From the Biographical Review, Volume XXXIII, located at the Durham Center Museum.
Transcribed by Celeste MacCormack.
WALTON VAN LOAN, of Catskill, N.Y., publisher of the Catskill Mountain Guide, was born in New York City on January 8, 1834, son of Matthew D. and Julia A. (Thompson) Van Loan. His grandfather, Isaac Van Loan, a resident of Catskill, was a mason by trade, but was engaged for a long period as captain of a passenger sloop plying between Catskill and New York. Captain Van Loan died at the age of seventy-two. His wife, Jane Dies, who was born in Gilboa, died at the age of seventy-four.
Matthew D. Van Loan was one of a family of four children. He was reared in this town and educated in the common schools. In 1841 he went to New York City and opened a daguerreotype studio, being the first man in the United States to make a business of producing portraits by the new process. He continued taking pictures for ten years in New York, and from there went to Philadelphia and later to Washington, engaging in the same business. Subsequently and up to the time of his death, in 1856, he was employed in the custom-house in San Francisco. Widely known as a daguerreotype artist both in this country and abroad, he took many prizes in American cities and was given special honors in England. While in New York he had a revolving gallery in the Delmonico Building, the only one ever known. His wife, Julia, who died at the age of seventy-seven, bore him three children, two of whom are living. These are Walton and Spencer. The latter, who was a soldier in the Civil War, resided in this village. Both parents were communicants of the Episcopal church, the father being one of the vestrymen.
Walton Van Loan resided in Catskill until he was twelve years of age, and then went with his father to different cities. For a time he attended the public schools in Philadelphia. When about thirteen years of age he secured an appointment as page in the national House of Representatives. This position he held from 1846 to 1850, receiving in payment sixty dollars per month in gold. In 1852 he went to California via Nicaragua to join his father, and paid his own fare. He carried a letter of introduction from Daniel Webster to the custom-house officials in San Francisco, and shortly after his arrival was given a position in the custom-house. But he remained in it only a short time, leaving to go as clerk in a large book store. After four years in that business he returned to Catskill and bought out a store, which he conducted for the next twenty years, up to 1878. In that year he started his present business, which has proved to be most successful. He has issued about thirty-six thousand guide books and about fifty thousand maps of the Catskills, taking in the entire chain. He is conceded to be the most reliable authority on points concerning the geography and topography of the Catskills, and no man in the country can approach him in the extent of information concerning this beautiful region. He has been to the top of nearly every peak in the entire range.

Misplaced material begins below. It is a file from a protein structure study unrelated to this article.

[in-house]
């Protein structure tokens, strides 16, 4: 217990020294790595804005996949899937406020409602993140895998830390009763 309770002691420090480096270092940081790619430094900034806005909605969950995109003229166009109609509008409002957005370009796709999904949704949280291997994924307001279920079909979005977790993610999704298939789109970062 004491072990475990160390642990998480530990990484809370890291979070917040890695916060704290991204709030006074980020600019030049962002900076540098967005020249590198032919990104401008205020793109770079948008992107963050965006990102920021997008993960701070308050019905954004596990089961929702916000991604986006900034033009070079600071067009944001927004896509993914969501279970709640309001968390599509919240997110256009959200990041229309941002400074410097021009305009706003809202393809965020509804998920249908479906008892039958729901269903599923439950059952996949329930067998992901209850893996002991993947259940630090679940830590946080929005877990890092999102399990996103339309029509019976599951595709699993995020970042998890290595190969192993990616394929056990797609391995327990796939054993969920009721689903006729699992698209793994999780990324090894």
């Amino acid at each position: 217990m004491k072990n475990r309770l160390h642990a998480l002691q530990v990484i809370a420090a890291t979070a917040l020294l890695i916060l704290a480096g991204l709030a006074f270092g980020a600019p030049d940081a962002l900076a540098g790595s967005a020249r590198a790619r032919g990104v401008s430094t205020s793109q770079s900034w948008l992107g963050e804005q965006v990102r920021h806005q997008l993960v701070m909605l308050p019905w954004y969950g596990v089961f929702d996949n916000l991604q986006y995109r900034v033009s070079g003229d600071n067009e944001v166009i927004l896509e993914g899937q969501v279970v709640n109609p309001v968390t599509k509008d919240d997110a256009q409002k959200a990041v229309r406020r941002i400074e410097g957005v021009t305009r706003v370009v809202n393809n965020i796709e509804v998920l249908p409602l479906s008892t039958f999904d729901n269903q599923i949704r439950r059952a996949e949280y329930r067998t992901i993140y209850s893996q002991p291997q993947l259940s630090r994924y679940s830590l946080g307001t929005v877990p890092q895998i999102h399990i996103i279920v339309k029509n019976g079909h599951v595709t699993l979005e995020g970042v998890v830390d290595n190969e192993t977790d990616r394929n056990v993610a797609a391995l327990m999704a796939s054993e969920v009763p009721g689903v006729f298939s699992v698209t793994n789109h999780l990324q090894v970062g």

Mr. Van Loan was married in 1874 to Lucy Beach, a native of Michigan. He has now lived in Catskill for forty-three years, and in his present residence ever since 1862, when it was built. He is a member of St. Luke’s Church, and has the unparalleled record of having been its treasurer for thirty years. His wife is also a member of the same church, and both are active religious workers. The society has just completed a stone edifice, which was opened on June 6, 1899. This is said to be one of the most beautiful buildings to be found on the banks of the Hudson.
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